Alphabet (NASDAQ:GOOG) (NASDAQ:GOOGL) stands unequivocally as one of the most successful tech companies of all-time.

The business formerly known as Google rose from a two-person start-up operating out of a friend's garage to become one of the largest companies in the world, and it has been one of the best growth stocks to own since its 2004 IPO.

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Today though, a small subset of analysts and tech industry experts sees increased risks facing Alphabet shares. To be clear, this is a minority opinion: 38 of the 45 analysts  covering the company rate it a buy or a strong buy. Now, it does pay to understand all aspects of an investment thesis before buying. But while one can find some valid negatives about it, my advice it to ignore these two specific reasons to sell Alphabet stock.

No. 1:  Analyst downgrades

Stocks, particularly large cap stocks like Alphabet, are upgraded and downgraded frequently, and for a whole host of reasons. Let's take as an example the downgrade of Alphabet stock from earlier this summer by boutique bank Cannacord Genuity.

In the downgrade note he released in mid-June, Cannacord analyst Michael Graham voiced concerns over Alphabet's ability to continue to grow its advertising revenues in line with their historic rates. By his reckoning, Alphabet cannot continue to increase its per-ad rates, so it will need to find new sources of "ad inventory" -- industry parlance for places to show ads. He also noted that some investors had shown concerns over the valuation of so-called FANG stocks , an acronym for Facebook, Amazon, Netflix, and Google (now Alphabet).

This could be the case, but it also overlooks the broader fundamentals. Good things take time. In any given year, there have been plenty of reasons to avoid owning stock in companies like Amazon, Apple, Berkshire Hathaway, and countless other examples. However, focusing on near-term headwinds obscures the broader narratives that have made these companies some of the best-performing stocks over the long term. And focusing on short-term analyst downgrades is a great way to miss the forest for the trees, much to your portfolio's detriment.

An images of Alphabet's Google offices in Sydney

Image Source: Alphabet 

No. 2: The loss of its start-up mentality

Maintaining success is a challenge in any business, but it's especially difficult to stay at the top of the food chain in the tech industry, where the pace of innovation has only accelerated in recent years.  To hold onto its position, Alphabet will need to be both a powerful incumbent and an agile innovator, a difficult and sometimes contradictory pair of tasks.

The company's co-founders reorganized Google into  Alphabet in 2015  to help manage those two inherently conflicting agendas. In effect, Alphabet's Google division -- run by Sundar Pinchai -- serves as the cash cow that supports and funds Alphabet's "Other Bets" segment, which consists of a series of ambitious start-ups management hopes will grow into game changers in their own right over time.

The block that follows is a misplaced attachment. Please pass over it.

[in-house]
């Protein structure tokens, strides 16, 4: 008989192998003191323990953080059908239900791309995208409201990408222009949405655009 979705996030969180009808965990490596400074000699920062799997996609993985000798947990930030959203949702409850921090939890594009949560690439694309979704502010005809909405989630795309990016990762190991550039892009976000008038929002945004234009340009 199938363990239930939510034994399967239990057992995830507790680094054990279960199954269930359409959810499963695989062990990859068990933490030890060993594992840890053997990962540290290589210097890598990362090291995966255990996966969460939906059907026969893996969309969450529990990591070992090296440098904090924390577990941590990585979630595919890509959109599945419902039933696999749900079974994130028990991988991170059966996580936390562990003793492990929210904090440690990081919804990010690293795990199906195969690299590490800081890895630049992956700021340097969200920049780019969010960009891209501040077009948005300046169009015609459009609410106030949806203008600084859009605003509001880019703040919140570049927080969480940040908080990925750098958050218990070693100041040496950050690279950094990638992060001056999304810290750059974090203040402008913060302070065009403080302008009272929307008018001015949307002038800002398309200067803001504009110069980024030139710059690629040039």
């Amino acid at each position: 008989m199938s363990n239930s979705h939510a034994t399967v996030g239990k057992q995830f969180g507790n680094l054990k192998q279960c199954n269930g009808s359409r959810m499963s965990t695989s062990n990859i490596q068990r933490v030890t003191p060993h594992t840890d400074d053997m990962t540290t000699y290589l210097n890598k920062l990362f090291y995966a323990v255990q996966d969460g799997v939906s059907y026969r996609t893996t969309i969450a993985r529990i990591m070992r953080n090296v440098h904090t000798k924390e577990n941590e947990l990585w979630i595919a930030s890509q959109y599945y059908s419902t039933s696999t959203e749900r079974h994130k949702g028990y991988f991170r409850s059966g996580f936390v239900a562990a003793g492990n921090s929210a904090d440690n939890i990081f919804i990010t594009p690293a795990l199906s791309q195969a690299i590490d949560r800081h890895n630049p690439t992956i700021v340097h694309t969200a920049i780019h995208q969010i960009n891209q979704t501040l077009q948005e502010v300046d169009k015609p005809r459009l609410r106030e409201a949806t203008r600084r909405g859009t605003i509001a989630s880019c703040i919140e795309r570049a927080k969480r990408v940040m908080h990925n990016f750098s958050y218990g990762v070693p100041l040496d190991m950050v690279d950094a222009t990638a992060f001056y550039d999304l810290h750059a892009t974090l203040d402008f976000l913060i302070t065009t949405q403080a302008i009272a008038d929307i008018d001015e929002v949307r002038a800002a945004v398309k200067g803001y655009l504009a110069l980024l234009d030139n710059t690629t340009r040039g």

To instill some much needed fiscal discipline throughout their sprawling organization, Alphabet's founders recruited former Morgan Stanley CFO Ruth Porat two years ago to the same job at Alphabet. As stated in a write-up from Fortune, Porat's marching orders were to impose some financial discipline on the company, and especially on the "smart creatives" of its innovative Other Bets units. ." Tellingly, the company has experienced a recent surge of executive departures from the ranks of those smart creatives --   precisely the kind of dreamers and visionaries who helped make Alphabet into what it is today.

Such generational changes can be a double-edged sword, and that's certainly the case when it comes to Alphabet's personality shift from quirky upstart to global power. However, the fact that Alphabet is being managed more professionally doesn't mean it has lost (or will lose) either its innovative spirit or its ability to attract top talent. The company remains a staple on annual "best places to work" lists.  It also offers its employees the opportunity to work on some of the most popular tech products in the world, as well as the chance to invent entirely new technologies.

No company is perfect, but Alphabet's track record a publicly traded operation is darn close. So while minor reasons to sell will always exist for even the best companies, long-term tech investors will be better served by remaining on focused on the big-picture narrative for Alphabet.

Suzanne Frey, an executive at Alphabet, is a member of The Motley Fool's board of directors. Andrew Tonner owns shares of Apple. The Motley Fool owns shares of and recommends Alphabet (A shares), Alphabet (C shares), Amazon, Apple, Berkshire Hathaway (B shares), Facebook, and Netflix. The Motley Fool has a disclosure policy.